Rosenberg, Anna M. (1902–1983)
Rosenberg, Anna M. (1902–1983)
American public official, businesswoman, and labor relations consultant. Name variations: Anna Marie Rosenberg. Born Anna Maria Lederer in Budapest, Hungary, on June 19, 1902; died in New York City in 1983; second daughter of Albert Lederer (a furniture manufacturer) and Charlotte (Bacskai) Lederer (an author and illustrator of children's books); married Julius Rosenberg (a rug merchant), on October 12, 1919 (died); married Paul Gray Hoffman (administrator of the Marshall Plan, 1948–50), in 1962; children: (first marriage) Thomas Rosenberg.
Awarded the Medal of Freedom (October 20, 1945); became the first woman decorated with the U.S. Medal for Merit (May 28, 1947); received Horatio Alger Award (July 1949); served as assistant secretary of defense (1950–53).
Born in Budapest, Hungary, in 1902, Anna M. Rosenberg immigrated to the United States with her family in 1912. Just two years later, Rosenberg, who even as a teenager was noted for her leadership skills, organized a political club at her high school in New York and helped mediate in a students' strike against compulsory military training. She later acted as head of a delegation that brought a petition to the city's Board of Aldermen, seeking a shorter school day in order to relieve overcrowded classrooms. Inspired by her father's vehement belief that anyone born outside of the United States owed a special obligation to the country, Rosenberg ultimately combined her leadership skills with a strong commitment to public affairs and rose to the upper echelons of the U.S. government.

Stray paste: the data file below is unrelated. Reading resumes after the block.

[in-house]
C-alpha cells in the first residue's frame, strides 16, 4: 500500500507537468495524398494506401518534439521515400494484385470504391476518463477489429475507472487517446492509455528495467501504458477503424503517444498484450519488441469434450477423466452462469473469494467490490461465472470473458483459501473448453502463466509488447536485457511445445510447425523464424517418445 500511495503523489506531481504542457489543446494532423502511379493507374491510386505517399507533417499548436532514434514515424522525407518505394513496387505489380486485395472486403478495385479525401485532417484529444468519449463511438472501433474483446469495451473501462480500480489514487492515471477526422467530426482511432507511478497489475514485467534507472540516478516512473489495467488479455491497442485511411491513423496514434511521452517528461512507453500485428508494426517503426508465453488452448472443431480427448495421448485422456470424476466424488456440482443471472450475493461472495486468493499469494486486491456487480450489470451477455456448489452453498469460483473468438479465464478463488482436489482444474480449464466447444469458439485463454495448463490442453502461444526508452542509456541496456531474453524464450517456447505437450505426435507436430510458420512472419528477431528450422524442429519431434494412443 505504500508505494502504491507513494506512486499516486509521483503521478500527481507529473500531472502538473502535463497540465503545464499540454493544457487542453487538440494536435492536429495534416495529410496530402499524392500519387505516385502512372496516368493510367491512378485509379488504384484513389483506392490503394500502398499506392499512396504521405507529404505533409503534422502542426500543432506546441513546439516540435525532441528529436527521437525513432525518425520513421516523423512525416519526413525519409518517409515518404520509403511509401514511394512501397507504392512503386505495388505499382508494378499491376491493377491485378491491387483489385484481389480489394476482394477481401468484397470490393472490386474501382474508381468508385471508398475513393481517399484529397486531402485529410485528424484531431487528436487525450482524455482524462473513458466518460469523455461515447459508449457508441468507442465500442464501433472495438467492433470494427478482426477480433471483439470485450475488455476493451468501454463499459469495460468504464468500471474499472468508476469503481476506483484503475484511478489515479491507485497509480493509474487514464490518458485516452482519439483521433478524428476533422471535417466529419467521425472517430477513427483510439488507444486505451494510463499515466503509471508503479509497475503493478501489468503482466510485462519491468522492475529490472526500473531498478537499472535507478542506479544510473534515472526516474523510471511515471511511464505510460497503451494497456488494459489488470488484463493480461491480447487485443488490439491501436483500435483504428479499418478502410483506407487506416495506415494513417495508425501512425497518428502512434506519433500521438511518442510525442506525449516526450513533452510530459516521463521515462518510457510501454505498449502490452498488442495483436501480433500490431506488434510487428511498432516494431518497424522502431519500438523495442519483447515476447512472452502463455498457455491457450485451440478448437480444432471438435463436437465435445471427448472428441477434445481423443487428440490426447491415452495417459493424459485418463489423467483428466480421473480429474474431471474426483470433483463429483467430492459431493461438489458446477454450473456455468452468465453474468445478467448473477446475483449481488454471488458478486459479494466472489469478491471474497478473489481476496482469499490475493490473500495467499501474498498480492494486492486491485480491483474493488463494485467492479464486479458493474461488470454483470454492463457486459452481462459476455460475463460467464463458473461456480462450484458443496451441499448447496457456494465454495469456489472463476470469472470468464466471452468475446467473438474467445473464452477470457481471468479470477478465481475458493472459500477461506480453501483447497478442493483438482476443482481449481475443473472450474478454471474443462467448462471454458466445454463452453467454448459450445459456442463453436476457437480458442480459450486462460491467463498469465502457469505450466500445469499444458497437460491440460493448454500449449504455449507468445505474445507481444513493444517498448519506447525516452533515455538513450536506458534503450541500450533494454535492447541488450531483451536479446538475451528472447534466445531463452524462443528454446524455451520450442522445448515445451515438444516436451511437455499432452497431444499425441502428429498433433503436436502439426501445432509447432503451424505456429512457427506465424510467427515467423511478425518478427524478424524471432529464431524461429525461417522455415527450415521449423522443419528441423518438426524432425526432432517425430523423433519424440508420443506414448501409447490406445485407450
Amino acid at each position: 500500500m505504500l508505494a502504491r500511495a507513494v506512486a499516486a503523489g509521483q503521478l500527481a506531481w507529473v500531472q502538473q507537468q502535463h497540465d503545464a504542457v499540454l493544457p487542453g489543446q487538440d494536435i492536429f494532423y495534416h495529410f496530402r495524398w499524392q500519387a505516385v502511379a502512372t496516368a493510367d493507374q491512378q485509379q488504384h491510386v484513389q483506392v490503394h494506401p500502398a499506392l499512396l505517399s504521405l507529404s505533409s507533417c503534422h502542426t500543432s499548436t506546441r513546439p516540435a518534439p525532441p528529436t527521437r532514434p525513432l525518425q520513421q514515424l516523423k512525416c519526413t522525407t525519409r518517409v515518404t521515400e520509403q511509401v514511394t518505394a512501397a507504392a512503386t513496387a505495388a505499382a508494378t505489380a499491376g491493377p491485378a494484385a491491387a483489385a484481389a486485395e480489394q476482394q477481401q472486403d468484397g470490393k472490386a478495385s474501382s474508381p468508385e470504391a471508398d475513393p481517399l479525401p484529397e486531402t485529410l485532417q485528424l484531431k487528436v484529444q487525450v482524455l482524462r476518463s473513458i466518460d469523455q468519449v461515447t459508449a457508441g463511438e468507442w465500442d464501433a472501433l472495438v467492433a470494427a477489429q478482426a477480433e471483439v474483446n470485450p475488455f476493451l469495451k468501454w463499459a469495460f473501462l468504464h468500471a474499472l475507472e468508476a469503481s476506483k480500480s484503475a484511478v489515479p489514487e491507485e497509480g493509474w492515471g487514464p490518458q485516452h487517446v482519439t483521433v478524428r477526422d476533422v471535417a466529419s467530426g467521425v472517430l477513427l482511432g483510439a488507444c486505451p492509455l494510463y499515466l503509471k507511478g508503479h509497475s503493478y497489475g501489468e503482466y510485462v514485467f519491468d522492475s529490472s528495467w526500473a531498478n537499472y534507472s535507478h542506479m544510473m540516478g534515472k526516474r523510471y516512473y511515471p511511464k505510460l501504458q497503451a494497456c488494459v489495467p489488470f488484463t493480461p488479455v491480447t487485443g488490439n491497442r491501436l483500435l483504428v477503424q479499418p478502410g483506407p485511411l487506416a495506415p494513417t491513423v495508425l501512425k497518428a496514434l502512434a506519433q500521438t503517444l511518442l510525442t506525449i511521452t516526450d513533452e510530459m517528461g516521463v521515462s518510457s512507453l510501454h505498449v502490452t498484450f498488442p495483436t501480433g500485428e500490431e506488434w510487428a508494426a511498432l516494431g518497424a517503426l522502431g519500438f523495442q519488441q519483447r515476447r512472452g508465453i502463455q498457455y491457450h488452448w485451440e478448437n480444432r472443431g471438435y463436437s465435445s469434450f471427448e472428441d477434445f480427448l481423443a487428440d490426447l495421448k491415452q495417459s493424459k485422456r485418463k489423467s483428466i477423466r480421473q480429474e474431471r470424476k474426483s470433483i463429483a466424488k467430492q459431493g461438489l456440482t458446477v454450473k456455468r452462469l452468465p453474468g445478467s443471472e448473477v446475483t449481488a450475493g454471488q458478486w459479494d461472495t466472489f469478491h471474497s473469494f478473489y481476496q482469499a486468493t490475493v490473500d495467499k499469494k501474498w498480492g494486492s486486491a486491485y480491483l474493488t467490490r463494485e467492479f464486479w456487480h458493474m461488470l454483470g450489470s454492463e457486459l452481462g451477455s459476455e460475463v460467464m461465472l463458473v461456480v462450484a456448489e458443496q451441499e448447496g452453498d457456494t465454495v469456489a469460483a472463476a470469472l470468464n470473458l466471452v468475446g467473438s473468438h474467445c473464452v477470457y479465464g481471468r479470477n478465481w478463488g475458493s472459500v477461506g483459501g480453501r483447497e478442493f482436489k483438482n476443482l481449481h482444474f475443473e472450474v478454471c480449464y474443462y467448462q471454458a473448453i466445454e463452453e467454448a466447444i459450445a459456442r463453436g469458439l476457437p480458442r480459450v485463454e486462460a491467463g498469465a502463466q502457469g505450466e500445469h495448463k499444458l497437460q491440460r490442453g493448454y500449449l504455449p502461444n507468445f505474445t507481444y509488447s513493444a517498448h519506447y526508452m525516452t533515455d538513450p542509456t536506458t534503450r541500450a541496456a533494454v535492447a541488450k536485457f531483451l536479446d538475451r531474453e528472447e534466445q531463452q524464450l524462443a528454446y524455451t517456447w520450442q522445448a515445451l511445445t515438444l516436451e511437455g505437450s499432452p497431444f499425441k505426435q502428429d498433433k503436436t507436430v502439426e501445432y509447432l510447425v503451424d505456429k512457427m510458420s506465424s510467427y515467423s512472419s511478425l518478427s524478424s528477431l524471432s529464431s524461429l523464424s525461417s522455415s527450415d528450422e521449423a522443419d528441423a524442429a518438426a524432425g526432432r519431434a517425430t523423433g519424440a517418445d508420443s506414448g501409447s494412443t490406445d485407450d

During the early days of World War I, Rosenberg worked part-time at a base hospital in Manhattan and also sold liberty bonds and thrift stamps on street corners. She briefly interrupted her schooling to marry Julius Rosenberg, a soldier who would later become a rug merchant, on October 12, 1919. After her husband was sent overseas, Rosenberg volunteered to work at the New York Debarkation Hospital. She also became a naturalized U.S. citizen in 1919.
After the war, citizenship in hand, Rosenberg listened to her husband's encouragement and entered politics only a short time after ratification of the 19th Amendment in 1920 had granted women the right to vote. She was elected to the Seventh Assembly District in Manhattan in the early 1920s and immediately began to cultivate key political contacts, among them Belle Moskowitz , the chief advisor for Governor Al Smith. Rosenberg soon developed a reputation for negotiation and diplomacy, and by 1924 had opened her own office as a public-relations, personnel, and labor consultant. Her renowned success in resolving labor problems caught the attention of many; after Franklin D. Roosevelt became governor of New York in 1929, he frequently consulted with her.
Rosenberg quickly rose in national prominence. In 1934, she accepted her first federal appointment as assistant to Nathan Straus, Jr., then the regional director of the National Recovery Administration (NRA) for the New York area. She succeeded him as regional director after he resigned the following year, although the NRA was soon struck down as unconstitutional by the Supreme Court. From 1936 to 1937, she served as the New York regional director of the Social Security Board. In 1937, she became a member of the New York City Industrial Relations Board and was named chair of the subcommittee on bill of rights and general welfare of the New York State Constitutional Committee. Fiorello La Guardia once said of her, "She knows more about labor relations and human relations than any man in the country."